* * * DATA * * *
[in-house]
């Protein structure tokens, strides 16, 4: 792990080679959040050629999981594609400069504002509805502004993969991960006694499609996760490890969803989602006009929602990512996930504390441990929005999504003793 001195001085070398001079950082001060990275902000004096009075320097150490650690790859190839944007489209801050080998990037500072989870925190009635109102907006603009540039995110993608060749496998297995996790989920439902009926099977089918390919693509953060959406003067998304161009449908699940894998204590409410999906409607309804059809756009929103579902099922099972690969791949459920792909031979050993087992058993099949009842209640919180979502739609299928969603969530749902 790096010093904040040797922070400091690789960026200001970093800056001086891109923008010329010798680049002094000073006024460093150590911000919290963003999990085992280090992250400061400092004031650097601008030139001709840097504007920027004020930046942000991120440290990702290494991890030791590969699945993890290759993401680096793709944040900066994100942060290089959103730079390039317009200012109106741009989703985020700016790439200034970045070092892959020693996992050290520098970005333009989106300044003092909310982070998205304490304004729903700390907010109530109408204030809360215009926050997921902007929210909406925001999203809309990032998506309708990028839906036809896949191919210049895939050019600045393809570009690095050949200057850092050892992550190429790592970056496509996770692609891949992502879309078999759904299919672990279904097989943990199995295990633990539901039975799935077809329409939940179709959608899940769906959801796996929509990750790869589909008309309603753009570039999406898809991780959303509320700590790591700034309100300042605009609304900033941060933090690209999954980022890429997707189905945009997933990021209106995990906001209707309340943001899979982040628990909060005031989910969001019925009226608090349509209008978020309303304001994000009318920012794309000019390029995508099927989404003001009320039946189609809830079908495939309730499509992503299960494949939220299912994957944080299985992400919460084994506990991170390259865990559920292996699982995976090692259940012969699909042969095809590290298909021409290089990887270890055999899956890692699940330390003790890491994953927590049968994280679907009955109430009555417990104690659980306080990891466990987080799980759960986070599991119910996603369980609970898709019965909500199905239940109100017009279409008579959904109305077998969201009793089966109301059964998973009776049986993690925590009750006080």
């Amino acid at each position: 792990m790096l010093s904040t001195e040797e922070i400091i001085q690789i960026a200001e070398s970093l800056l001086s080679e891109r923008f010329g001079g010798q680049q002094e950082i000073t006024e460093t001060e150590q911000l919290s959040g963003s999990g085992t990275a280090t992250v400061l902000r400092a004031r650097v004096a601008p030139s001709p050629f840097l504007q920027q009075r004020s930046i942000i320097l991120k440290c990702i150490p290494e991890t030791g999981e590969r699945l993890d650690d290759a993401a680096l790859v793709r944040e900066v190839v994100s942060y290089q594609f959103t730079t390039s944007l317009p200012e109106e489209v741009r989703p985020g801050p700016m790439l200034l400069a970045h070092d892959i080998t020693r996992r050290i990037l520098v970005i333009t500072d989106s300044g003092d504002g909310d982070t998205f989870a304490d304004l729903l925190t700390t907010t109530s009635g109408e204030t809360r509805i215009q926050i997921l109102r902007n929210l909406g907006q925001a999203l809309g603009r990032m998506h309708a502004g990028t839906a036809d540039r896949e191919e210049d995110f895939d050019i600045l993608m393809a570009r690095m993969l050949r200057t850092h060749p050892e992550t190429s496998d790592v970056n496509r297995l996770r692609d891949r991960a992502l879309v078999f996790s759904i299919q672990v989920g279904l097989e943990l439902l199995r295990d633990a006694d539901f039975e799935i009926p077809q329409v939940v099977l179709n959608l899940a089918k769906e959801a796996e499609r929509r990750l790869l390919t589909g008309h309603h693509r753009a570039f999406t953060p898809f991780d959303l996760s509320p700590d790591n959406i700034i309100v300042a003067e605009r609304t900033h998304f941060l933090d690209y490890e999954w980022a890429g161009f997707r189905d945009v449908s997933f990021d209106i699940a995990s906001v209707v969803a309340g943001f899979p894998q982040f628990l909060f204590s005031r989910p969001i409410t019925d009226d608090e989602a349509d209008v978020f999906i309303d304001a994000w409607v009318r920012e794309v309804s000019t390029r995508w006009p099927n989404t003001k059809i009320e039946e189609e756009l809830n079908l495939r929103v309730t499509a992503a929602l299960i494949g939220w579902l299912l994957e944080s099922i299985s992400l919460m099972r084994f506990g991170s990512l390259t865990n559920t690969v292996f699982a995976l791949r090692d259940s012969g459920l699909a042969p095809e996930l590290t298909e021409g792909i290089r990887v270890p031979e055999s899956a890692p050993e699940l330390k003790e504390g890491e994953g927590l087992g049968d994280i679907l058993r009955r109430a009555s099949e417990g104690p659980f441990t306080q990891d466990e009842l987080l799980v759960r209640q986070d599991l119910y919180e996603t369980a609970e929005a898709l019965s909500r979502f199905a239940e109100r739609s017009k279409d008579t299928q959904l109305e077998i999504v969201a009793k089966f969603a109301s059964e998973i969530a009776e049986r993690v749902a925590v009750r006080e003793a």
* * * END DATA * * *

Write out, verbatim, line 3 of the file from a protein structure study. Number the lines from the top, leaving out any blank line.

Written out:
């Amino acid at each position: 792990m790096l010093s904040t001195e040797e922070i400091i001085q690789i960026a200001e070398s970093l800056l001086s080679e891109r923008f010329g001079g010798q680049q002094e950082i000073t006024e460093t001060e150590q911000l919290s959040g963003s999990g085992t990275a280090t992250v400061l902000r400092a004031r650097v004096a601008p030139s001709p050629f840097l504007q920027q009075r004020s930046i942000i320097l991120k440290c990702i150490p290494e991890t030791g999981e590969r699945l993890d650690d290759a993401a680096l790859v793709r944040e900066v190839v994100s942060y290089q594609f959103t730079t390039s944007l317009p200012e109106e489209v741009r989703p985020g801050p700016m790439l200034l400069a970045h070092d892959i080998t020693r996992r050290i990037l520098v970005i333009t500072d989106s300044g003092d504002g909310d982070t998205f989870a304490d304004l729903l925190t700390t907010t109530s009635g109408e204030t809360r509805i215009q926050i997921l109102r902007n929210l909406g907006q925001a999203l809309g603009r990032m998506h309708a502004g990028t839906a036809d540039r896949e191919e210049d995110f895939d050019i600045l993608m393809a570009r690095m993969l050949r200057t850092h060749p050892e992550t190429s496998d790592v970056n496509r297995l996770r692609d891949r991960a992502l879309v078999f996790s759904i299919q672990v989920g279904l097989e943990l439902l199995r295990d633990a006694d539901f039975e799935i009926p077809q329409v939940v099977l179709n959608l899940a089918k769906e959801a796996e499609r929509r990750l790869l390919t589909g008309h309603h693509r753009a570039f999406t953060p898809f991780d959303l996760s509320p700590d790591n959406i700034i309100v300042a003067e605009r609304t900033h998304f941060l933090d690209y490890e999954w980022a890429g161009f997707r189905d945009v449908s997933f990021d209106i699940a995990s906001v209707v969803a309340g943001f899979p894998q982040f628990l909060f204590s005031r989910p969001i409410t019925d009226d608090e989602a349509d209008v978020f999906i309303d304001a994000w409607v009318r920012e794309v309804s000019t390029r995508w006009p099927n989404t003001k059809i009320e039946e189609e756009l809830n079908l495939r929103v309730t499509a992503a929602l299960i494949g939220w579902l299912l994957e944080s099922i299985s992400l919460m099972r084994f506990g991170s990512l390259t865990n559920t690969v292996f699982a995976l791949r090692d259940s012969g459920l699909a042969p095809e996930l590290t298909e021409g792909i290089r990887v270890p031979e055999s899956a890692p050993e699940l330390k003790e504390g890491e994953g927590l087992g049968d994280i679907l058993r009955r109430a009555s099949e417990g104690p659980f441990t306080q990891d466990e009842l987080l799980v759960r209640q986070d599991l119910y919180e996603t369980a609970e929005a898709l019965s909500r979502f199905a239940e109100r739609s017009k279409d008579t299928q959904l109305e077998i999504v969201a009793k089966f969603a109301s059964e998973i969530a009776e049986r993690v749902a925590v009750r006080e003793a």